What’s the buzz? Food as medicine could not be more true for the inflammation-busting spice turmeric. What does the science say?
Turmeric (pronounced turr-mer-ick) is a knobby, vibrant orange rhizome (an underground stem that resembles a plant’s root) traditionally known for its use in Indian cuisine, giving many dishes a bright yellow color.. Most commonly found in dried and powdered form, turmeric has now made its way into home kitchens around the world and is the darling of many hip cold-pressed juice bars. Thanks to its high concentration of the antioxidant curcumin, turmeric has long been used in Ayurvedic and Chinese medicine for its anti-inflammatory properties. While some of the grandiose claims that turmeric fights inflammatory diseases such as cancer, diabetes, and heart disease better than Western medicine don’t pass muster when reviewing the research, there is some evidence that suggests it may play a role in prevention and treatment of these diseases. Curcumin has been shown to scavenge free radicals (sounds Game of Thrones-ish, doesn’t it?), inhibit the growth of cancerous cells, and reduce risk of heart attack among bypass patients. Emerging research suggests that curcumin may help treat a host of other conditions including inflammatory bowel disease, heartburn, skin conditions, arthritis, and possibly even Alzheimer’s disease.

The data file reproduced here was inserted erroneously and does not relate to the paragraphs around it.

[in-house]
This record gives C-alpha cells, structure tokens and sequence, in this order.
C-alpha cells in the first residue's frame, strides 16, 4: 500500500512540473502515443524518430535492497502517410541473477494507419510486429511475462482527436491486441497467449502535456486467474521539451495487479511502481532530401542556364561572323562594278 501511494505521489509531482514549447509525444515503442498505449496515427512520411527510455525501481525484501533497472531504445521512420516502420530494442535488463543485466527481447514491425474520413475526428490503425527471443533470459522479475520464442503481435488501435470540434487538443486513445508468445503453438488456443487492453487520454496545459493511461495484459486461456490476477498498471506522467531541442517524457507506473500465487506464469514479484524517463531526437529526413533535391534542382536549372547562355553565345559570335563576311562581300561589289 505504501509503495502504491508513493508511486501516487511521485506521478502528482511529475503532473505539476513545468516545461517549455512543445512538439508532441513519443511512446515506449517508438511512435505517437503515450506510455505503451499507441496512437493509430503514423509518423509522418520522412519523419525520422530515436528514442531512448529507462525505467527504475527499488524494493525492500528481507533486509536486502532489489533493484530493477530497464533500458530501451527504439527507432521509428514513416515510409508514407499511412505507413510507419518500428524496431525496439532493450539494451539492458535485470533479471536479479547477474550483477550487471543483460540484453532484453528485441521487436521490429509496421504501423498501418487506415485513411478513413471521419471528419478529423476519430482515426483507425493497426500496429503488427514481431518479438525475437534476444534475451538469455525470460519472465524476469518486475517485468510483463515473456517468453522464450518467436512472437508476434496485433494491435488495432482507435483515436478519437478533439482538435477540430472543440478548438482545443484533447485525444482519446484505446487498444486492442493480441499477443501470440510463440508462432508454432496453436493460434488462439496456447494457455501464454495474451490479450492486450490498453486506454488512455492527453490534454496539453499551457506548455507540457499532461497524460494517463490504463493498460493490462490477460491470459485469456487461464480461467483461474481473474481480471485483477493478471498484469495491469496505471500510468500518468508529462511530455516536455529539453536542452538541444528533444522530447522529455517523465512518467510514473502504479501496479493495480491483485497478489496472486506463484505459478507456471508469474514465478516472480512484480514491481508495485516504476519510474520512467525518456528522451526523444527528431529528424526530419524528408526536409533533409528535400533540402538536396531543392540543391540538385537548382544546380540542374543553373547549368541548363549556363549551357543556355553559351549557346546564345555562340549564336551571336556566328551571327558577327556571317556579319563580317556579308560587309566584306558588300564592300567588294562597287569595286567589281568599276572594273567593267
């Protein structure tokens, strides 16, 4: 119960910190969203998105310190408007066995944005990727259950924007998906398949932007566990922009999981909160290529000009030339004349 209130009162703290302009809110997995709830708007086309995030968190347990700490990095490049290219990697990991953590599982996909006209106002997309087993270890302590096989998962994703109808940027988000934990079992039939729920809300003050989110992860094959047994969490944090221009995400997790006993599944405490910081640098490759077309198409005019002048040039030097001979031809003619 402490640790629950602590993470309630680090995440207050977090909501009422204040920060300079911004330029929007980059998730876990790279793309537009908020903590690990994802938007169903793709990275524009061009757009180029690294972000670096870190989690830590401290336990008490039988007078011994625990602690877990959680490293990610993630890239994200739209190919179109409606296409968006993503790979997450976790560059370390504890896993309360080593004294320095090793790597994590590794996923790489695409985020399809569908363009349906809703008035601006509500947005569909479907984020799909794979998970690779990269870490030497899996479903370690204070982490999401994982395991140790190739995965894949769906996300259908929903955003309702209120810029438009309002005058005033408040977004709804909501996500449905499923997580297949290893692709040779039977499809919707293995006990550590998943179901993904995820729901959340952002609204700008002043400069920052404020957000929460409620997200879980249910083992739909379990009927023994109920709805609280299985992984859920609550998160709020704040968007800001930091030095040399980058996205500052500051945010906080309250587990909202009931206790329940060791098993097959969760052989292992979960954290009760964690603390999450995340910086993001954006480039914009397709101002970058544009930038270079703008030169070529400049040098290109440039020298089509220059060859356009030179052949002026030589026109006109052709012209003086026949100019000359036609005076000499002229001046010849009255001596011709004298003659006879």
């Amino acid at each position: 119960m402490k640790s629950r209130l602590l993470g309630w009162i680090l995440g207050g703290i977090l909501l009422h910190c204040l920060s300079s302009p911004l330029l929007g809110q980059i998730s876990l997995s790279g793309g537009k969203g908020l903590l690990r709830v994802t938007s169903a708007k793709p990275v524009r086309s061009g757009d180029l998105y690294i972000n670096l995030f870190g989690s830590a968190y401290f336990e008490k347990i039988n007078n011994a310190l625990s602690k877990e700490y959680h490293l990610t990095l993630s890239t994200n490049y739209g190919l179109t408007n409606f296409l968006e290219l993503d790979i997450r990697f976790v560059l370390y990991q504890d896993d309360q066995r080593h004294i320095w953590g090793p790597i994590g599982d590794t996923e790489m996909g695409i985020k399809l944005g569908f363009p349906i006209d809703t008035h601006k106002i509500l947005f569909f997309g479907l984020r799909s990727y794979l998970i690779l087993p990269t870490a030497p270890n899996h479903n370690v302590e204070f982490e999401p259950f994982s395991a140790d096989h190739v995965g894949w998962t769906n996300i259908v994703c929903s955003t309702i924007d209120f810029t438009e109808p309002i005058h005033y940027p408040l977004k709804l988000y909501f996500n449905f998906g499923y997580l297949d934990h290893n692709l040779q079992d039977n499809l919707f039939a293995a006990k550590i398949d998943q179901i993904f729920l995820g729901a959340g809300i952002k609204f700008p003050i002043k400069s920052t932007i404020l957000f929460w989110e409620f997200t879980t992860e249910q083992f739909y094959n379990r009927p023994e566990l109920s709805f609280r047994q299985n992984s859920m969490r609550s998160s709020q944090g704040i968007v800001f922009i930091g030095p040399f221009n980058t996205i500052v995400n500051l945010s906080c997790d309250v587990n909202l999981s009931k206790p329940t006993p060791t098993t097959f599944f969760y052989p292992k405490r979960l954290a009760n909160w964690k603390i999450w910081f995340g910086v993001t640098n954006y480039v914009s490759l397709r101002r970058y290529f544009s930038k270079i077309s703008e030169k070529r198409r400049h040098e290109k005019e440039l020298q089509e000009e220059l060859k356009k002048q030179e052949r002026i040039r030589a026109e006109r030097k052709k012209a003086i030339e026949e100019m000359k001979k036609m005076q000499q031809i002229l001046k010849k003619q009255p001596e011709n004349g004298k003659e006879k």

That said, other research suggests that the hype is not well substantiated. So, where does that leave us?
Although some make it sound like a miracle spice, most of the research relies on turmeric extract (nearly pure curcumin) at much higher doses than your curried cauliflower will provide you. Thus, some health professionals recommend turmeric or curcumin supplements, but research doesn’t support their use. At high doses, turmeric may interfere with some medications; always check with your doctor first before using any supplements.
Beyond any possible health benefits, turmeric adds a warm, earthy flavor and bright yellow color to your meals (in fact, it’s used as a natural food dye!). Find the knobby stems fresh in some produce aisles (don’t mistake it for its cousin, ginger, which has a similar shape and skin) or dried in the spice aisle. Pro tip: turmeric (especially fresh) will stain your clothes, hands, counters, and cutting boards, so put on that apron while cooking with it.
What’s the takeaway?
The healing powers of turmeric may not be as strong as some make them out to be, but adding the spice to your cooking is one way to fight inflammation with your fork with limited downside. Just remember that one rakish rebel of a spice, no matter how potent, won’t undo a poor diet.